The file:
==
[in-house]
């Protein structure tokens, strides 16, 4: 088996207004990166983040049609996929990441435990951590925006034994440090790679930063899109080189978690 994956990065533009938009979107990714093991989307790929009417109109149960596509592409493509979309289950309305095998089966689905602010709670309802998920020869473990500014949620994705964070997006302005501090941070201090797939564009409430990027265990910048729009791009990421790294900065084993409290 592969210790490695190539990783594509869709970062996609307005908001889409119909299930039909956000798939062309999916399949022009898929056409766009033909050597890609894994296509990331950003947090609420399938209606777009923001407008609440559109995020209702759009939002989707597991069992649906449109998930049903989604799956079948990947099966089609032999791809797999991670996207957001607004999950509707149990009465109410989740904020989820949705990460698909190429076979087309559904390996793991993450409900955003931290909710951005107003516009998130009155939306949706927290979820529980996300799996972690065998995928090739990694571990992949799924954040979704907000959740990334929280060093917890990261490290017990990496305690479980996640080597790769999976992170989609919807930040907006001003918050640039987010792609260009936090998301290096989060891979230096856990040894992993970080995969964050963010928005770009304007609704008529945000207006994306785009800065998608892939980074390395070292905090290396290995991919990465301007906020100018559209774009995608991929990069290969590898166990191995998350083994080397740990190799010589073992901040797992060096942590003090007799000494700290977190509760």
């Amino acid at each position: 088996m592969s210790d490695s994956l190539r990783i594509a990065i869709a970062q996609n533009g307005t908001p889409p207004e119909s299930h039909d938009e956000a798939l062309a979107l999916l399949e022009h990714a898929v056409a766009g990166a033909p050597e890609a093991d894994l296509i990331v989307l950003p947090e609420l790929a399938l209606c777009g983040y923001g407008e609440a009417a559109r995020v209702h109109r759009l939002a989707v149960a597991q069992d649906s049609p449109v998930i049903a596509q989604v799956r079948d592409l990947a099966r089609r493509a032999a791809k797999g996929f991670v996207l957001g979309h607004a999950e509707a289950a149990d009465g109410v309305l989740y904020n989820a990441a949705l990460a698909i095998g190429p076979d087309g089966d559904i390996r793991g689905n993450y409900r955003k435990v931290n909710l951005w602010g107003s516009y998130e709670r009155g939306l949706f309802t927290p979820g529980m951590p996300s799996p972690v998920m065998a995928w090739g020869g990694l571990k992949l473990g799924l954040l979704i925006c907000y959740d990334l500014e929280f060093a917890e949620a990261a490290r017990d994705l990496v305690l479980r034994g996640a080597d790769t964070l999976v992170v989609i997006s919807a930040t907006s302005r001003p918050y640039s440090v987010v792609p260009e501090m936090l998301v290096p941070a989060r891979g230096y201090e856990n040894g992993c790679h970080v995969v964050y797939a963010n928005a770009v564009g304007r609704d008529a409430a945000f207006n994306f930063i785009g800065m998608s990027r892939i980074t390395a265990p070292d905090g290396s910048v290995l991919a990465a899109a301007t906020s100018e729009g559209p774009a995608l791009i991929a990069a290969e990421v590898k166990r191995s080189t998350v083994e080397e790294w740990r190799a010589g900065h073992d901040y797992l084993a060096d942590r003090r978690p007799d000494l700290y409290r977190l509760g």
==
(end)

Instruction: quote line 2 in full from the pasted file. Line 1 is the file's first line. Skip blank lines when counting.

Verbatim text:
């Protein structure tokens, strides 16, 4: 088996207004990166983040049609996929990441435990951590925006034994440090790679930063899109080189978690 994956990065533009938009979107990714093991989307790929009417109109149960596509592409493509979309289950309305095998089966689905602010709670309802998920020869473990500014949620994705964070997006302005501090941070201090797939564009409430990027265990910048729009791009990421790294900065084993409290 592969210790490695190539990783594509869709970062996609307005908001889409119909299930039909956000798939062309999916399949022009898929056409766009033909050597890609894994296509990331950003947090609420399938209606777009923001407008609440559109995020209702759009939002989707597991069992649906449109998930049903989604799956079948990947099966089609032999791809797999991670996207957001607004999950509707149990009465109410989740904020989820949705990460698909190429076979087309559904390996793991993450409900955003931290909710951005107003516009998130009155939306949706927290979820529980996300799996972690065998995928090739990694571990992949799924954040979704907000959740990334929280060093917890990261490290017990990496305690479980996640080597790769999976992170989609919807930040907006001003918050640039987010792609260009936090998301290096989060891979230096856990040894992993970080995969964050963010928005770009304007609704008529945000207006994306785009800065998608892939980074390395070292905090290396290995991919990465301007906020100018559209774009995608991929990069290969590898166990191995998350083994080397740990190799010589073992901040797992060096942590003090007799000494700290977190509760």